by Faiz Shakir, Amanda Terkel, Matt Corley, Benjamin Armbruster, Ali Frick, Ryan Powers, and Ian Millhiser
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Today, the Obama administration is rolling out its plan for reforming the financial regulation system. In an effort "likely to result in the most sweeping overhaul since the 1930s," the administration intends to address some of the regulatory gaps and oversights that contributed to the current economic crisis. "The goal is to integrate the system, make sure that there are not any gaps, and to make sure that we have a[n] updating of the regulatory system that worked back in the 1930s, but doesn't work with the kinds of financial instruments and the kinds of global capital markets that exist today," President Obama told Bloomberg News. The plan will, among other things, set up a structure to monitor systemic risk, develop a new resolution authority for winding down complex non-bank financial institutions, and establish a new consumer protection agency to police financial products. It will also mandate the regulation of derivatives and require financial institutions to retain part of any asset that they securitize and sell. Of course, the banking lobby is gearing up to oppose some of the reforms. "Wall Street seems to maybe have a shorter memory about how close we were to the abyss than I would have expected," Obama said yesterday. "All we're doing is cleaning up after the mess that was made." And even with all of these reforms, the administration will need to ensure that regulators follow through on their responsibilities, which is something that did not occur under the Bush administration.
REGULATING SYSTEMIC RISK: A key part of the Obama administration's plan is the creation of a system for monitoring firms and activities that are large enough to pose a threat to the entire financial system. As the administration explained in a draft of its plan obtained by the Washington Post, "no regulator saw its job as protecting the economy and financial system as a whole. Existing approaches to bank holding company regulation focus on protecting the subsidiary bank, not on comprehensive regulation of the whole firm." To address this, the Federal Reserve would be charged with ultimate responsibility for policing large firms, while other regulators -- including the Securities and Exchange Commission, the Commodity Futures Trading Commission, and the Federal Housing Finance Agency -- would be given "broader coordinating responsibility across the financial system." But there are concerns about burdening the Fed with such a huge additional workload or concentrating too much power in one agency. "We must ensure that we continue to increase our expertise so it is properly matched with the problems and challenges we will face in both our bank supervisory role and in meeting our traditional financial stability mandate," acknowledged Fed Chairman Ben Bernanke. While the plan does call for the elimination of the Office of Thrift Supervision, it otherwise forgoes consolidating regulatory agencies.
ENSURING CONSUMER PROTECTION: A second facet of the plan entails the creation of a new agency that will be tasked with protecting consumers "from deceptive or dangerous mortgages, credit cards and other financial products." The proposed Consumer Financial Protection Agency will have broad powers to regulate the relationship between financial companies and consumers, "including writing rules, policing compliance and penalizing delinquent firms." Currently, regulators are simply too far removed from consumers to get an adequate sense of how financial products are being marketed on the ground level, a problem this council will seek to address. As Professor Elizabeth Warren -- a longtime advocate of a consumer protection council -- said, "[A]ll these lousy mortgages got sold, one family at a time...If we had had just basic safety standards in place from the beginning, then we never would have fed these into the front end of the financial system." But, the banking lobby has already made its opposition to the new agency clear. "It's bad for the consumers," said Steve Bartlett, president of the Financial Services Roundtable, a lobbying group for banks. "Give the power for consumer protection to the agencies that have real power."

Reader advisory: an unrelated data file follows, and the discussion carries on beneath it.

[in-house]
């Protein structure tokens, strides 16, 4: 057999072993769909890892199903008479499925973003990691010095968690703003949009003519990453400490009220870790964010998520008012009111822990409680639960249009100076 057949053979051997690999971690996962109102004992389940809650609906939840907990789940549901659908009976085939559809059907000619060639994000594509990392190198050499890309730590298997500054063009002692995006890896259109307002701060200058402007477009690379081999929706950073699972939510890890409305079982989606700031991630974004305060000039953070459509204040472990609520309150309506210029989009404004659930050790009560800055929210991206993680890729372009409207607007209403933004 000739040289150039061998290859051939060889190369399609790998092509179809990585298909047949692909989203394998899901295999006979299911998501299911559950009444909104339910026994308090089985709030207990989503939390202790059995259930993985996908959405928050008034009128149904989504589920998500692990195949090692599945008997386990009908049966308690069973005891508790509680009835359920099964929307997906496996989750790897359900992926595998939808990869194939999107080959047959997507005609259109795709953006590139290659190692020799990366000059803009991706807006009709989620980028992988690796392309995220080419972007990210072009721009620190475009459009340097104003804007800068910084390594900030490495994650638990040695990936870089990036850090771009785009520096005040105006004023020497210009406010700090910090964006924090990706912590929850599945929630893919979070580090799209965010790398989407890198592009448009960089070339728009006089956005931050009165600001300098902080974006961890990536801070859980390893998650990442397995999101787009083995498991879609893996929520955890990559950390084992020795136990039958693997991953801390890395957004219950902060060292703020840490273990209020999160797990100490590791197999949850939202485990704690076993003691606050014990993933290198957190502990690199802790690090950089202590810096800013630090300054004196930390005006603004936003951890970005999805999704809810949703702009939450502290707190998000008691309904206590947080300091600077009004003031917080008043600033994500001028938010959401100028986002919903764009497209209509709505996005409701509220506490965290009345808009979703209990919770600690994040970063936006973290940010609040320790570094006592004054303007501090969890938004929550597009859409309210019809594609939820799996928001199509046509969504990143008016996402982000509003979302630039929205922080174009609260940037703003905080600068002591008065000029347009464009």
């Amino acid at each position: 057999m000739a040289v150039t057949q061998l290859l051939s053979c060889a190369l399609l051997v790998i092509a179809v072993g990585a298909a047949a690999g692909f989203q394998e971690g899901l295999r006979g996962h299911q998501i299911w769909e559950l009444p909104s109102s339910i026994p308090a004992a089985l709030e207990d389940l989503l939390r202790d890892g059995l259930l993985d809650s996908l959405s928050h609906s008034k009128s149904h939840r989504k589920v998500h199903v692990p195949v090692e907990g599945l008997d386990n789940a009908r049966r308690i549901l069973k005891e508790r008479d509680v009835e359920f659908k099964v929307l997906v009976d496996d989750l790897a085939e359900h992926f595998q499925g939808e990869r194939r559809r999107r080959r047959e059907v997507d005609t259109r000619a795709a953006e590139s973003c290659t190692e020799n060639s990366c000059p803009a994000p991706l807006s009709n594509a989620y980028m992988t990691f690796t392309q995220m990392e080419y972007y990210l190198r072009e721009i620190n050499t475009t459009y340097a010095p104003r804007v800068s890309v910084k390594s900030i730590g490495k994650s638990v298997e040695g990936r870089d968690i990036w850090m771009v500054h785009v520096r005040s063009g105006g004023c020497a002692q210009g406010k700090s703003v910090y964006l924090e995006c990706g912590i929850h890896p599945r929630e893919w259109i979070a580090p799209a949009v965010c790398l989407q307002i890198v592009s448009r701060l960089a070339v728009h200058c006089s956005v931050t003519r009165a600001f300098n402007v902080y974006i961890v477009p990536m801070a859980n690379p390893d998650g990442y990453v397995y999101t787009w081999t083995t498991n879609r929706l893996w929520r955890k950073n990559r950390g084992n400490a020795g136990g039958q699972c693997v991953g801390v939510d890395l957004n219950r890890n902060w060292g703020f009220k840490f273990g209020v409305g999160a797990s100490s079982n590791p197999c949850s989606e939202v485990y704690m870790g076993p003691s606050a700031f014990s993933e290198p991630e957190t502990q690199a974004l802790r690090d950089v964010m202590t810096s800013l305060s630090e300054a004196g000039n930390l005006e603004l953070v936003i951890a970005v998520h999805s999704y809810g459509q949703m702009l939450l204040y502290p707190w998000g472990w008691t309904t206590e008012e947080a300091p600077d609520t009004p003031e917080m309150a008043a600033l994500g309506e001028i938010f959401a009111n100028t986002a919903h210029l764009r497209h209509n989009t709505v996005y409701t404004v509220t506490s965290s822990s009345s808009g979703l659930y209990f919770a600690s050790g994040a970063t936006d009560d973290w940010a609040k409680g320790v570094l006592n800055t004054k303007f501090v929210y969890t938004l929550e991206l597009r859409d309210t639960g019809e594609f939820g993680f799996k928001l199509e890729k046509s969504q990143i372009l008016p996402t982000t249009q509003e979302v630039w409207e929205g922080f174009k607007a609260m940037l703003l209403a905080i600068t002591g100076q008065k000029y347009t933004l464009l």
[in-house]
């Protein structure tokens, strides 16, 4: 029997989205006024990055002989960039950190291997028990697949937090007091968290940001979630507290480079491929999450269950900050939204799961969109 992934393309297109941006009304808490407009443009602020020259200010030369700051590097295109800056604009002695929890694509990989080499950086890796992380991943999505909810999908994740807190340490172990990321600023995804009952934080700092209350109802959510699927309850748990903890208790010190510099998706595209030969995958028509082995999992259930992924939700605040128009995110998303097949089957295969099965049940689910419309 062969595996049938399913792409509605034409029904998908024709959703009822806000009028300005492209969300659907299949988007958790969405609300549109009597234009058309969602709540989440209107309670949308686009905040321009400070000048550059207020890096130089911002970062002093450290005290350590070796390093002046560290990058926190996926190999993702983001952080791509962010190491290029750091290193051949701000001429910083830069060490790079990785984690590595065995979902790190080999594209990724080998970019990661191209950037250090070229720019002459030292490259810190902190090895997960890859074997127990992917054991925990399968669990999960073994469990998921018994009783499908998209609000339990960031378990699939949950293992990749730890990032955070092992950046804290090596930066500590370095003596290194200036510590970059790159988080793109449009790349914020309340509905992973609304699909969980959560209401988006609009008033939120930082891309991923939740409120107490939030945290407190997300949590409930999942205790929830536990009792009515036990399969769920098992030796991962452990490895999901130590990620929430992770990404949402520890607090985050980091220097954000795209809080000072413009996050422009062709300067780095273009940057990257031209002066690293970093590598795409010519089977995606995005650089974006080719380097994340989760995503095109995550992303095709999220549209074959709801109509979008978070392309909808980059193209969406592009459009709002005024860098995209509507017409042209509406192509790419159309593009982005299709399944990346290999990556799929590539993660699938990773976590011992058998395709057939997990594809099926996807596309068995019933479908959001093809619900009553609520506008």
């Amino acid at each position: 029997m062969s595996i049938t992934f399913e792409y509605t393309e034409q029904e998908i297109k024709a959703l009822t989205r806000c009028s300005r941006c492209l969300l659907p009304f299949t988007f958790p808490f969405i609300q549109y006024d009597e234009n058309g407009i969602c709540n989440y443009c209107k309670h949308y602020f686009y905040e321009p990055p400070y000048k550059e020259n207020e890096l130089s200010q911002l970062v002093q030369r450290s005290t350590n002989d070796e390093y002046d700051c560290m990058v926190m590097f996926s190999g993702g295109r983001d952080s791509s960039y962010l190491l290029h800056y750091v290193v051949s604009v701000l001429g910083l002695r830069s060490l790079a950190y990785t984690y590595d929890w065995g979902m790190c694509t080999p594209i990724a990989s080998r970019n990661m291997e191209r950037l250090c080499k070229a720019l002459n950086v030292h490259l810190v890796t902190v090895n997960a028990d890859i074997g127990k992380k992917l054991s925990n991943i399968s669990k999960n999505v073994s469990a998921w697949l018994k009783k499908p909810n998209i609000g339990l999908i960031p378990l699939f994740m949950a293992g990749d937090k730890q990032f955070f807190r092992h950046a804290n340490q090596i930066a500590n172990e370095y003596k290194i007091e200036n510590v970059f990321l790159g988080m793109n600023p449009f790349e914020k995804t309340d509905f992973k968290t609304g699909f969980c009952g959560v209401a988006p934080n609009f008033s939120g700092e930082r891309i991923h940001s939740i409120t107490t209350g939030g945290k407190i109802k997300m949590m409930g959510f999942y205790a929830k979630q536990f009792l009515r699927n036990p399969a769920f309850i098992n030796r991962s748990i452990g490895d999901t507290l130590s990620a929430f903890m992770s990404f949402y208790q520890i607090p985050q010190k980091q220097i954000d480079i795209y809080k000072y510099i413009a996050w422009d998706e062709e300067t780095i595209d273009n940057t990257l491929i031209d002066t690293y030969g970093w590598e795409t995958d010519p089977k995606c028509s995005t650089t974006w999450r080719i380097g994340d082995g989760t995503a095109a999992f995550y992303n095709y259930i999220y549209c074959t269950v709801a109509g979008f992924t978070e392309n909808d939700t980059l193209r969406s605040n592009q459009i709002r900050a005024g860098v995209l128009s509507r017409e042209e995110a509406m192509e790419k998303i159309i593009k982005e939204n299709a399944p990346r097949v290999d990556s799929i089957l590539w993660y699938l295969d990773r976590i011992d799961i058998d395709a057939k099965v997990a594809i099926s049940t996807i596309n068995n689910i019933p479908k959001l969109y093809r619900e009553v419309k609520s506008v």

WAIT 'TILL NEXT YEAR?: Bloomberg reported yesterday that the financial regulation plan "may be stalled into next year as Congress and the president set health-care reform and climate control as domestic priorities." The Senate reportedly won't even begin to consider the plan until after the August recess. As the Washington Post's Ezra Klein noted, waiting a year means "a solid eight to 12 months in which the broader public can lose interest in financial regulation and the financial industry can ramp up its lobbying effort in the Congress." The Atlantic's Derek Thompson posits that the delay "won't kill the will for financial reform, but it could turn the will into mush." In fact, Obama's regulatory proposals may already have been scaled back "because lawmakers and the public perceive the financial crisis has abated and support for more aggressive options has faded," said Peter Solomon, an investment banker and counselor to the U.S. Treasury in the Carter administration. But in an interview yesterday with the New York Times and CNBC, Obama reiterated that "we want to get this thing passed, and, you know, we think that speed is important. We want to do it right. We want to do it carefully. But we don't want to tilt at windmills." Obama reportedly wants to sign a bill this year.